After weathering the hits and misses of Tim Burton's more recent work, fans saw a promising break in the clouds when the full-length adaptation of "Frankenweenie" was announced.
The black-and-white short that originally got him fired from Disney has, ironically, come full circle ‚Äď not only does this spooky stop-motion tale reunite Burton with the kid-friendly studio, it has zapped new life into a career that was gasping for air.
The story from his 1984 short remains intact in this fleshed-out feature version. It's about Victor Frankenstein, a young boy with no real friends other than his loyal dog, Sparky. After Sparky gets hit by a car, Victor employs the new electrical knowledge he learned in science class to reanimate his beloved best friend. The experiment succeeds in bringing Sparky back from the dead, but also invites a fair amount of unwanted attention from his competitive classmates.
Much of "Frankenweenie"'s updated plot revolves around the antics of the creepy cast of characters at Victor's elementary school. Once word gets out that Victor's electrified Sparky back into existence, they all want to have a go at it. They, however, want to do it to get an edge in the upcoming science fair and will stop at nothing to learn Victor's secret.
This conniving cast of oddballs is alternately creepy and hilarious and very quintessentially Burton-esque. They're dark, twisted and just teetering on the edge of too bizarre for their own good, but the uncharacteristically grown-up humor they provide is worth a little risk. The aptly named "Weird Girl," for example, delivers her morbidly deadpan observations to near perfection (the perfection is saved for her creep-tastic furball cat, Mr. Whiskers), and Edgar Gore (get it? "E"-gore?) takes being the outcast to a quirky and unnerving new level.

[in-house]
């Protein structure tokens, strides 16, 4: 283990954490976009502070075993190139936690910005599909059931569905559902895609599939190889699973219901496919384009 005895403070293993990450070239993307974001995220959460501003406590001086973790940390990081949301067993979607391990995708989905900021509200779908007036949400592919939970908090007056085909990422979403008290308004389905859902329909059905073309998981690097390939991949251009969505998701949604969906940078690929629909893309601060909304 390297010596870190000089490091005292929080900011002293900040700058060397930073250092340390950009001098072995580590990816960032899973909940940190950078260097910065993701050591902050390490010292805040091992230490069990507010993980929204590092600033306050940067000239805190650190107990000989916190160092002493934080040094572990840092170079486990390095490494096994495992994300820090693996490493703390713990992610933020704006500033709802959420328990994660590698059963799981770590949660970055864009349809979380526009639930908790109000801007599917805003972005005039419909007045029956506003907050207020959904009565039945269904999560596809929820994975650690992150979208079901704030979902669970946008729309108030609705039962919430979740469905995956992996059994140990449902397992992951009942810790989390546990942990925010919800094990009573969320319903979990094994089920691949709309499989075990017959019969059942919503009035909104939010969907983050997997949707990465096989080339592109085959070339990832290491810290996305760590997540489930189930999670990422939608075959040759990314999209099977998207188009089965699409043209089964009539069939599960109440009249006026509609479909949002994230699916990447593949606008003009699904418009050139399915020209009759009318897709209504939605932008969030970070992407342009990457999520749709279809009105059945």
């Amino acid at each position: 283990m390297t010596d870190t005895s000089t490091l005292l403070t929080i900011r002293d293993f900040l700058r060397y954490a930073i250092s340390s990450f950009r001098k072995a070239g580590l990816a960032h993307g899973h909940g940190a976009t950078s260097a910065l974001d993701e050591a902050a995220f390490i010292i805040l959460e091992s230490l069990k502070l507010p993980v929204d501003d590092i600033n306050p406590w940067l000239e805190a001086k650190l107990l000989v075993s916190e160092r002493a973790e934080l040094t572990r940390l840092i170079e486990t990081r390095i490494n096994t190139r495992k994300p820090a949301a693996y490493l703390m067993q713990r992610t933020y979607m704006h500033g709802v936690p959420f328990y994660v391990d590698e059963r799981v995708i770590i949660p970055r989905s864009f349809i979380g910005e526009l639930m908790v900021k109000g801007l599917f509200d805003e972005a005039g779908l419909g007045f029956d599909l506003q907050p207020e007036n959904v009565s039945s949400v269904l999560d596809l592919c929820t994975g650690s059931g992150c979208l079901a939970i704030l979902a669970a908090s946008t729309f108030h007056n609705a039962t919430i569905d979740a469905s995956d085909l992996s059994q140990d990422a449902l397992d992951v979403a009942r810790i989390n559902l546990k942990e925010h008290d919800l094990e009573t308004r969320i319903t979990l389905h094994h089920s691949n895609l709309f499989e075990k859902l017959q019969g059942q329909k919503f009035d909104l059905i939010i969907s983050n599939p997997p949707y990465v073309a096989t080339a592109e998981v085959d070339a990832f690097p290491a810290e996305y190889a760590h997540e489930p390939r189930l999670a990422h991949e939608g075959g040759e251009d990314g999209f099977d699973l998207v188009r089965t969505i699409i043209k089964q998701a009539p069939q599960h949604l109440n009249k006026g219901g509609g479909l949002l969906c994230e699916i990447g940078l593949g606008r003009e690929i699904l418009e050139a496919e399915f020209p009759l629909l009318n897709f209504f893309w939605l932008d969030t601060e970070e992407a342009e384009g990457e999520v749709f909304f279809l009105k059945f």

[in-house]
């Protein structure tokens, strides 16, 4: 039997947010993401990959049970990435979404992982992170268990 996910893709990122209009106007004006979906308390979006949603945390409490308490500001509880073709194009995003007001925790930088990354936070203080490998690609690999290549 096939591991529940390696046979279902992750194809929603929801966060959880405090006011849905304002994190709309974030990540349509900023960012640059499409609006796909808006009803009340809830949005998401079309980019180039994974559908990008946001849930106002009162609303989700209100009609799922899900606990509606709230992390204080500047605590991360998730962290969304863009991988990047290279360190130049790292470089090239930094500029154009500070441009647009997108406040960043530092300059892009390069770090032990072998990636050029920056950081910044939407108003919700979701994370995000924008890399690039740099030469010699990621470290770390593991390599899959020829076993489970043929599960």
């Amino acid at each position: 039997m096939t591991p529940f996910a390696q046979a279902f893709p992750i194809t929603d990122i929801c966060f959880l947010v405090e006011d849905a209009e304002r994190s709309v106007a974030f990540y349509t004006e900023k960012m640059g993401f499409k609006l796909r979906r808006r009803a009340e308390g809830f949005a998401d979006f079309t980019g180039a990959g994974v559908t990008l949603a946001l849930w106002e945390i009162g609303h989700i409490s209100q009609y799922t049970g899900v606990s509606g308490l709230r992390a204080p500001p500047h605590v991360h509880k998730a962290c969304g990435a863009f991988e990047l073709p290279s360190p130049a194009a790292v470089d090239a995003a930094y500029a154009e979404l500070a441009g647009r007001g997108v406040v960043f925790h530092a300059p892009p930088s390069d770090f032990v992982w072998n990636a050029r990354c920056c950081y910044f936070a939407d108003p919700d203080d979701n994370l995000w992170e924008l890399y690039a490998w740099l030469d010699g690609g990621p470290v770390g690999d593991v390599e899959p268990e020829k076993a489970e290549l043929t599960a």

Where "Frankenweenie" really shines, though, is in the details. Burton channels work from his past and touches of classic horror ‚Äď plus his own off-kilter sense of humor ‚Äď to turn his latest feature into a legitimate labor of love. The seemingly idyllic, cookie-cutter town of New Holland, its conspicuous windmill, the neighbor girl's hairstyle and demeanor and other add-ins give cute nods to Burton's most iconic films. Things like the poodle next door's romance with Sparky, Victor's telltale method of resurrection and even the name of a pet turtle help tie it back to the original "Frankenstein." And still there's room for Burton's trademark style to peek through and tie it all together.
Lest people think this is just Burton capitalizing on his past successes with sly (and not-so-sly) allusions to his best work, I should point out that there is still plenty of originality to be had in viewing "Frankenweenie." The clever inclusions are practically all visual, meaning that the extra 58 minutes the feature has on the short are made up of brand-new content. Although its a bit of a Frankenmovie thanks to the various sources it cobbles together, the stitching is still one-of-a-kind.
More important than the content, however, Burton has recaptured the whimsical, innocent tone that permeated so much of his earlier material. Caught up in more commercial projects like "Dark Shadows," "Alice in Wonderland" and "Charlie and the Chocolate Factory," much of his unique ability to balance darkness and light was sidelined. With "Frankenweenie," Burton returns to form with an ease that suggests there is still much more promise left in his distinctive career.
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